Calais’ Mayor Threatens Action Over British Immigration

September 9, 2014

The mayor of Calais said that she would be willing to blockade the French ferry port, should Britain fail to provide more financial support as the city seeks to handle thousands of migrants there. Many of the migrants in the northern sea port – one of the most important routes between the UK and continental Europe – are there because they are seeking entry to the UK without a confirmed legal status that allows them to do so freely.

Natacha Bouchart, Calais’ mayor, admitted that such a move would have a dubious legal basis but she said that it would be carried out if “a strong gesture from the UK” was not forthcoming. She went on to say that her city’s authorities needed help to deal with increasing numbers of migrants in the area, many of whom are from war­torn countries that include Ethiopia, Somalia, Afghanistan and Sudan. French police claim there are now about 1,200 migrants in Calais, mostly from east Africa. Bouchart, who is a centre­right politician, said that the UK needed to assist when it came to these migrants who often sleep rough and try stow away on lorries and ferries that are bound for the English Channel ports, principally Dover.

According to Bouchart, the issue of migrants that are stuck in Calais trying to reach the UK costs her city’s taxpayers about 10 million euros a year. Indeed, the figure may be on the rise because the migrants seem to be increasingly desperate to reach their goal. Around 100 migrants try to access a ferry together in a somewhat coordinated effort in late August and the French authorities expect to spend more and more policing the would­be UK residents as numbers continue to rise. During the incident, ramps to the ferries had to be raised to prevent the would­be immigrants from boarding. French news agency reports said that people forced a gate and then climbed over fences, in a situation that temporarily overwhelmed the port’s security staff.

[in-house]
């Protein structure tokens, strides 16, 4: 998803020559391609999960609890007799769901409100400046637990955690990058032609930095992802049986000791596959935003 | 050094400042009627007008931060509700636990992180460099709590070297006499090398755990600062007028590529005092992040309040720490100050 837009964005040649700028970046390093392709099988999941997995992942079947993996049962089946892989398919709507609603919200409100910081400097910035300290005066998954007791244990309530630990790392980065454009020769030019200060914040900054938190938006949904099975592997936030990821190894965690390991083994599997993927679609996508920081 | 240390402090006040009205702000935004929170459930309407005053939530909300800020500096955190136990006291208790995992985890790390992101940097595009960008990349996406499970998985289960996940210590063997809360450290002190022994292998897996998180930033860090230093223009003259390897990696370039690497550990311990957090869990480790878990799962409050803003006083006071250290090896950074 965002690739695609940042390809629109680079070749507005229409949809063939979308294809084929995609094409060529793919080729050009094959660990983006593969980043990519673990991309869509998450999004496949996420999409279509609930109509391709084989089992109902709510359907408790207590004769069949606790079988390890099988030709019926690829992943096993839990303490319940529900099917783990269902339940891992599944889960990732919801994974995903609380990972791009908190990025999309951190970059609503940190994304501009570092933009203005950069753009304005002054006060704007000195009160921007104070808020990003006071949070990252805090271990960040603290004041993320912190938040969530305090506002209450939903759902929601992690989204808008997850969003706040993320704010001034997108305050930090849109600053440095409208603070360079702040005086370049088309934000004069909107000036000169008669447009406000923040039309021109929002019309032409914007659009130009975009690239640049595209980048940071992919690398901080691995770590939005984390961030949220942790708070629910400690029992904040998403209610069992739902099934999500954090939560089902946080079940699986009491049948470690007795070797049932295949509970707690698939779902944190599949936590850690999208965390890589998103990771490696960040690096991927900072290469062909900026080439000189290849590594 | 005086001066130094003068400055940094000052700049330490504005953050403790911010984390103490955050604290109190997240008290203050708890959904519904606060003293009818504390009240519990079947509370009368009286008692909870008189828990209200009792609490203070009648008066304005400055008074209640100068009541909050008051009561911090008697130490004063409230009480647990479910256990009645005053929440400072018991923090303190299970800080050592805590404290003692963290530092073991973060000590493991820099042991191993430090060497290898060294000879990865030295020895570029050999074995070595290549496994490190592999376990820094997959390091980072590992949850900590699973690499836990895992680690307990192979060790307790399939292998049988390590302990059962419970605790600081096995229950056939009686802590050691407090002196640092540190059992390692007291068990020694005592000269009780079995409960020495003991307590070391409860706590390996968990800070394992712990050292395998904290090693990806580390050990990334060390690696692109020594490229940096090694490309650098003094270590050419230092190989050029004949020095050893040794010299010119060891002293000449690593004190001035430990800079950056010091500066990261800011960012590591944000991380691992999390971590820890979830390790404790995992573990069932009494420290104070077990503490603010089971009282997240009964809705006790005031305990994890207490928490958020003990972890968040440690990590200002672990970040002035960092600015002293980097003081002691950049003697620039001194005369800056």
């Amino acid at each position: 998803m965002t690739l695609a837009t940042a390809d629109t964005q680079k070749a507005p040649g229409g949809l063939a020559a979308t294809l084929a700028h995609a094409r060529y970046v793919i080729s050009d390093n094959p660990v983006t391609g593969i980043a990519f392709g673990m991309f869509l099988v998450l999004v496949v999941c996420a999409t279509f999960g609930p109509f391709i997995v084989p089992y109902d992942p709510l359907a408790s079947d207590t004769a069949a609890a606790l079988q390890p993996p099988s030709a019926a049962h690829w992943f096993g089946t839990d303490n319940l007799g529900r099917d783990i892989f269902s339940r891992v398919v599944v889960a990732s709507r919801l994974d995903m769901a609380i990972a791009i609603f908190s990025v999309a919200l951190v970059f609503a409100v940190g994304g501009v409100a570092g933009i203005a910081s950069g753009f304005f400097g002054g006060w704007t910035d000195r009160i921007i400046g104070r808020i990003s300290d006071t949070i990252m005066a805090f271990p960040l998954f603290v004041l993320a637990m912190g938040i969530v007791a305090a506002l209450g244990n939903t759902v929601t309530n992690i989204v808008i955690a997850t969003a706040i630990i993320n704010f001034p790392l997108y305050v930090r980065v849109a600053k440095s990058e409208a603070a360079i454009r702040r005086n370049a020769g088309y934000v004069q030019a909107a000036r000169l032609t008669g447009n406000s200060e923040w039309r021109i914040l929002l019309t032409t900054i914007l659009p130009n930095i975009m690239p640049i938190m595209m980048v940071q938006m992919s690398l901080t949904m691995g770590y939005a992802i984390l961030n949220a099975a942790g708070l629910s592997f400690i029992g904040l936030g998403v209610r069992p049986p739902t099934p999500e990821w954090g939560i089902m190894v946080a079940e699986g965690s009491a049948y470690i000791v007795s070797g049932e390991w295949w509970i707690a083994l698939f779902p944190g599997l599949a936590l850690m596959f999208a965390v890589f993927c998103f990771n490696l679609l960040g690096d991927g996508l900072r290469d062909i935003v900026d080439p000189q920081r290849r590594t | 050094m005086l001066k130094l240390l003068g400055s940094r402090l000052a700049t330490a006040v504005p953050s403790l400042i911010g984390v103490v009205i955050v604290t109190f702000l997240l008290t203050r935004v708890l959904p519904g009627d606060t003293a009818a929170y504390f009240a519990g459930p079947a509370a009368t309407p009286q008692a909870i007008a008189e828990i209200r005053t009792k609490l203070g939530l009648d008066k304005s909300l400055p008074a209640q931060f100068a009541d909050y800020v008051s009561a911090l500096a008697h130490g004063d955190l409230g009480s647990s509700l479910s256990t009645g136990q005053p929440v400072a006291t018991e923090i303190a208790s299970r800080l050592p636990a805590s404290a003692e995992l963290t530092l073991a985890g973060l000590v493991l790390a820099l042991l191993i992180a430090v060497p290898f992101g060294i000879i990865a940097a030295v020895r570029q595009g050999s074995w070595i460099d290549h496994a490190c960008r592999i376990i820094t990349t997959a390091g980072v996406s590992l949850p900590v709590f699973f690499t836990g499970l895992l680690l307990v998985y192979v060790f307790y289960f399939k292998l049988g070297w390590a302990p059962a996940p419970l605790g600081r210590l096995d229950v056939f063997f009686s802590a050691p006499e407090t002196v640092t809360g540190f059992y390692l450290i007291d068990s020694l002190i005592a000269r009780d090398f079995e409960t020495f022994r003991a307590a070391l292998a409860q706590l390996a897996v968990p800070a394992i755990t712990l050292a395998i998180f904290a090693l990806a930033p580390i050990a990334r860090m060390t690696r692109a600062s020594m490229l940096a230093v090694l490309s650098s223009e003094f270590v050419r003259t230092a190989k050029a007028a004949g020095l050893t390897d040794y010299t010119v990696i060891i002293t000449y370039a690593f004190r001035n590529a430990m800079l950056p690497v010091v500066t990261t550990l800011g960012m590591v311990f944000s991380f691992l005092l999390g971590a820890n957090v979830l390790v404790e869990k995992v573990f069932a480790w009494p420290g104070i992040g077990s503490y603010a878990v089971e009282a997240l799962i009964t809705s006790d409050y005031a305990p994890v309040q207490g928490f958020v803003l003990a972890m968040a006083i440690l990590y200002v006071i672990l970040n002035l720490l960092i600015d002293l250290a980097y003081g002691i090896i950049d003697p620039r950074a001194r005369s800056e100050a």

Speaking at a meeting with the French Interior Minister, Bernard Cazeneuve, Miss Bouchart said, “I can take the decision to block the port and I have ways of exerting pressure.” She went on to accuse the British government of wanting tough security in the port to protect the UK’s borders whilst providing nothing by way of financial support to achieve it. “For the past decade, there has been no response from the British Government and today it has become nothing less than an emergency,” she added.

During the meeting with Mr Cazeneuve, the decision was taken to open a day centre for migrants in the area. In addition, planned provision for a night shelter, which would be made available to migrant women and children, gained approval. Of course, such humanitarian measures come at a price and it is hardly surprising that the mayor of Calais is seeking some form of response from the British in support of these actions.

Teresa May, the UK Home Secretary who is the Secretary of State with responsibility for the UK’s border control, met with Mr Cazeneuve on 29 August and the issue of the Calais migrants is known to have come up. Reports in the French press state that Cazeneuve pushed May to participate in a financial way that would help secure the port.

Following the meeting between the two ministers a joint statement was issued. It acknowledged that the upward trend in migrant numbers at Calais, and the surrounding regions, since the spring of 2014 had led to very difficult social, public order and economic problems. It went on to state that both countries have a duty to strengthen their efforts to find novel solutions and to alleviate the impact of migrants on the citizenry of Calais as well as its economy. However, it would appear that ­ in Bouchart’s opinion, at least – the statement put forward by May and Cazeneuve is not enough and the time has come to threaten more drastic measures.

As well as the agreed night shelter and day centre, it is likely that the French will proceed with a children's summer camp about three miles from Calais. However, Cazeneuve has refused to grant Calais’ plea for an overnight hostel which could accommodate around 400 adults. The minister said that such a move would act as a magnet for migrants. This, he said, would be a step too far and merely recreate the conditions of the notorious Sangatte centre, located close to the Channel Tunnel entrance, which was shut in 2002.

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